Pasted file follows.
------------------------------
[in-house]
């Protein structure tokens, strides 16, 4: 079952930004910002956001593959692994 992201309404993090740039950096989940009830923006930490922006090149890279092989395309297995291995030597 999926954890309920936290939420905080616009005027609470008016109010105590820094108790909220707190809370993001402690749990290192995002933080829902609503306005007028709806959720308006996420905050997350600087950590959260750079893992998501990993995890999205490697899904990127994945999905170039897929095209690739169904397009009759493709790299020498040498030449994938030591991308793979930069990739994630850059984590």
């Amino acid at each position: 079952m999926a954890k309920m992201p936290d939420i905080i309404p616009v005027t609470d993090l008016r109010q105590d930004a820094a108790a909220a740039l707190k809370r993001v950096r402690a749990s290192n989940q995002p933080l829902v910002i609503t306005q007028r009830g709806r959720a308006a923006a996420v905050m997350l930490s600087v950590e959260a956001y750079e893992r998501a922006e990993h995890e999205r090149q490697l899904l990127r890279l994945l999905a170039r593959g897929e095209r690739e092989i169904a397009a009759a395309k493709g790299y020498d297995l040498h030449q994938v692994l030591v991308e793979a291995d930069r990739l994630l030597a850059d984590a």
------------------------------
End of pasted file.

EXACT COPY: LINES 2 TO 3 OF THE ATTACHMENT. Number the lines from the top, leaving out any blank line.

């Protein structure tokens, strides 16, 4: 079952930004910002956001593959692994 992201309404993090740039950096989940009830923006930490922006090149890279092989395309297995291995030597 999926954890309920936290939420905080616009005027609470008016109010105590820094108790909220707190809370993001402690749990290192995002933080829902609503306005007028709806959720308006996420905050997350600087950590959260750079893992998501990993995890999205490697899904990127994945999905170039897929095209690739169904397009009759493709790299020498040498030449994938030591991308793979930069990739994630850059984590």
């Amino acid at each position: 079952m999926a954890k309920m992201p936290d939420i905080i309404p616009v005027t609470d993090l008016r109010q105590d930004a820094a108790a909220a740039l707190k809370r993001v950096r402690a749990s290192n989940q995002p933080l829902v910002i609503t306005q007028r009830g709806r959720a308006a923006a996420v905050m997350l930490s600087v950590e959260a956001y750079e893992r998501a922006e990993h995890e999205r090149q490697l899904l990127r890279l994945l999905a170039r593959g897929e095209r690739e092989i169904a397009a009759a395309k493709g790299y020498d297995l040498h030449q994938v692994l030591v991308e793979a291995d930069r990739l994630l030597a850059d984590a």